Omakase at it’s best. That’s the best way of describing Sasabune. With no menu, you go by their “Trust Me” motto and eat whatever is served that day because, simply put, that’s the best. To go along with our meal, we ordered a dry sake with lots of floral notes. Delicious as well. Overall, the meal at Sasabune alone was worth the trip to Los Angeles. I would be very interested in trying out the other Sasabune locations in Hawaii and New York to see how they match up against LA. It’s hard to say much about the sushi except that it was awesome, so I’ll just leave you with some pictures and comments.

Spanish mackerel. Each piece was tender and not at all fishy in taste.

Pen shell clam. This was surprisingly not chewy and had more of a substantial bite and texture to it.

Bonito in sweet sauce.

Tuna and toro (fatty tuna). These were super tender and even better with the warm rice.

Halibut and New Zealand red snapper. No soy sauce on the halibut, but yes with the snapper.

Oysters and clam: New Zealand (left), Cherrystone (middle), Shiraku (right). The New Zealand oyster was baked, the Cherrystone clam was paired with mushrooms , and the Japanese Shiraku had a really fresh texture to it that tasted just like you had just pulled it right out of the ocean.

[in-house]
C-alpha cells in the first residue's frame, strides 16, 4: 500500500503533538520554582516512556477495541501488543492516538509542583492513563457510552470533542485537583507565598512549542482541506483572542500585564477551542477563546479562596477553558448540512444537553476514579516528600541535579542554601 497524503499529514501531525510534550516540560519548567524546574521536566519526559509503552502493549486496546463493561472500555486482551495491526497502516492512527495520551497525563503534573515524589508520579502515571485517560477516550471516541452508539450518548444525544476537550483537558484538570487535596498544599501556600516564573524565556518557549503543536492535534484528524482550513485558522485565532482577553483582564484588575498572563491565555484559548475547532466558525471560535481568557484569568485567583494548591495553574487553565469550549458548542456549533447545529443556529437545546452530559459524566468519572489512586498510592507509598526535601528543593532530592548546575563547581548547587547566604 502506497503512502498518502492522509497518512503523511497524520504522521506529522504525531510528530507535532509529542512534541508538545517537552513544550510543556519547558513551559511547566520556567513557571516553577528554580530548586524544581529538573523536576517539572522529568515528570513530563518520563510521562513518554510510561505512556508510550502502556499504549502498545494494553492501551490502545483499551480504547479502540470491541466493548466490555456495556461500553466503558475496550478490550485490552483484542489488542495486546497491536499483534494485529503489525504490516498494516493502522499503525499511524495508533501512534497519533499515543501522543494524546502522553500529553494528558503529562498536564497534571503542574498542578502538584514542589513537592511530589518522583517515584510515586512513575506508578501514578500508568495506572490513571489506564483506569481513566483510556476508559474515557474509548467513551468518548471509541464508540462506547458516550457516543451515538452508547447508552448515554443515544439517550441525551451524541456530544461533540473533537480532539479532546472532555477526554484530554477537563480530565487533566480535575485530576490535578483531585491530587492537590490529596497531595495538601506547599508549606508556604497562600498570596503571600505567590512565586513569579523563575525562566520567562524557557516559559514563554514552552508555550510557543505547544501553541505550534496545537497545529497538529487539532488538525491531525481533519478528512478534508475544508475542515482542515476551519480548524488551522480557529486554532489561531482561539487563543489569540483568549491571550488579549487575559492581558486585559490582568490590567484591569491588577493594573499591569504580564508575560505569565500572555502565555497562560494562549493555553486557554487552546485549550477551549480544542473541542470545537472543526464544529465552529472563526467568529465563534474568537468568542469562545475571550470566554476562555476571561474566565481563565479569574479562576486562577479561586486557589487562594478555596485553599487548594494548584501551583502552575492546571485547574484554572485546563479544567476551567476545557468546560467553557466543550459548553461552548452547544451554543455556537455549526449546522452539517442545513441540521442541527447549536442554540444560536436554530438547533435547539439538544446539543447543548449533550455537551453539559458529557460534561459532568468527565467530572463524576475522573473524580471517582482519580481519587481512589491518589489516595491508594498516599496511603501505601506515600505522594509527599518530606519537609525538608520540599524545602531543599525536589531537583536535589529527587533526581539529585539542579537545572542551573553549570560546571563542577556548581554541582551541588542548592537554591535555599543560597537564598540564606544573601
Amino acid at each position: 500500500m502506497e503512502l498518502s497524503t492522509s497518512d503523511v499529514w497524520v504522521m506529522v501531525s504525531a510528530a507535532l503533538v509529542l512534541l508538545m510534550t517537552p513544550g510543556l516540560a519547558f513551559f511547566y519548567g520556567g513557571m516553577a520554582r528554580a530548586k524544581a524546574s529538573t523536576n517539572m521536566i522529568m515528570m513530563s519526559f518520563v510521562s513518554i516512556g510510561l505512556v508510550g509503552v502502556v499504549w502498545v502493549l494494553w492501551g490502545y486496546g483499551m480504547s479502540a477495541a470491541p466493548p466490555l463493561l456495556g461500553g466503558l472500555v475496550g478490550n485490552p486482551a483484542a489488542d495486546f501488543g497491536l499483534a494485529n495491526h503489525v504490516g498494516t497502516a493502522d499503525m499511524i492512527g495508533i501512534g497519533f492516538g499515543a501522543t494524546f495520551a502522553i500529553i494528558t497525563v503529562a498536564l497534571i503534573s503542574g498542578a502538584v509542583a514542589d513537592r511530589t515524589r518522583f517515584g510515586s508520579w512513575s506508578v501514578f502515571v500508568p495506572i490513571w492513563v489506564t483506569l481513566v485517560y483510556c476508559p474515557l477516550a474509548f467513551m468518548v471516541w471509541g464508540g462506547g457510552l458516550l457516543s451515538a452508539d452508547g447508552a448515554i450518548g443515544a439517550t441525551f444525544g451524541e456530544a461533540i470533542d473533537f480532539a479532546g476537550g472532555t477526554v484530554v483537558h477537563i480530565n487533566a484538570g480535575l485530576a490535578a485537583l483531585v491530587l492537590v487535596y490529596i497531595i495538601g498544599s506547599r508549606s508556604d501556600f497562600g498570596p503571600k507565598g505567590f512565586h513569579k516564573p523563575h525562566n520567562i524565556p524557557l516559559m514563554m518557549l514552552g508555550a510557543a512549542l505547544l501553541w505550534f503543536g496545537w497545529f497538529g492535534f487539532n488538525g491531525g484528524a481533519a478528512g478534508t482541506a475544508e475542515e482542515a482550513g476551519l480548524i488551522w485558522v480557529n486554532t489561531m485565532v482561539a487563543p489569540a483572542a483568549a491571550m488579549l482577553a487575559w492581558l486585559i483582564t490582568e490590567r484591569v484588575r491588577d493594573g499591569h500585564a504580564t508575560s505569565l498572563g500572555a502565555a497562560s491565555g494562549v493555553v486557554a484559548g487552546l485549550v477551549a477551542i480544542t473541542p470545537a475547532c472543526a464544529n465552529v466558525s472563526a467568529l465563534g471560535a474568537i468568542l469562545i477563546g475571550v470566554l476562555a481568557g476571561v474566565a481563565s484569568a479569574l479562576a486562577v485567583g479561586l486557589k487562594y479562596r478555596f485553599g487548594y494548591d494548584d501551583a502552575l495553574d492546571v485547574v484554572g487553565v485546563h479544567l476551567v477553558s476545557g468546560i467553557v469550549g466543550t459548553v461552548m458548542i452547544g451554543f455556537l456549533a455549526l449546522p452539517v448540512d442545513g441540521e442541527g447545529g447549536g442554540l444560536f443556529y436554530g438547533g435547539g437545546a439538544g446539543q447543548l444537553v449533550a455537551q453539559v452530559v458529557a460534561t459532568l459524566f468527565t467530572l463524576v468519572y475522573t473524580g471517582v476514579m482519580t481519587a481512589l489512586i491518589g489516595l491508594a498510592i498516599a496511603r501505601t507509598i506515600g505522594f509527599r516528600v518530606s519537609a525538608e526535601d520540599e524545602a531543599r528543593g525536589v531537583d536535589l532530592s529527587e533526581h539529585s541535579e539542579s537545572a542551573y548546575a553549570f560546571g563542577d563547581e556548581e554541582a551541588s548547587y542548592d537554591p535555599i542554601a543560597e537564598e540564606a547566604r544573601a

Japanese hamachi yellowtail and Scottish salmon. The hamachi had a little citrus twist to it.

Smoked oyster and amaebi from Santa Barbara. No soy sauce for the oyster as it already had unagi sauce, which gave it a smokey sweet flavor. The amaebi (sweet shrimp) was the largest that I had ever come across. It was still creamy and buttery in taste, with an almost silky texture.

Fried amaebi. Who doesn’t like fried shrimp?!

Giant clam from Santa Barbara and orange clam from Boston. The giant clam had a stronger chewier texture to it, while the orange clam had a citrusy lemony garnish.

Uni from the waters between San Diego and San Catalina and ikara. The uni was creamy and, no joke, just melted in your mouth it was so delicious and sweet. The ikara was fresh as mouthful burst with sweet and  salty juices, not like the typical over-salty imitation ones.

Unagi (eel) from Japan. The texture was so soft and warm that it was like a small bundle of joy sprinkled with sesame.

Finally, a meaty and sweet blue crab roll.

If I were to leave you with something, it would be 3 simple steps to achieve happiness:
Step 1. Walk into Sasabune
Step 2. Sit down at the bar
Step 3. Start eating some of the best and freshest sushi, personally handed directly to you by the chef, as he prepares your next dish right in front of you.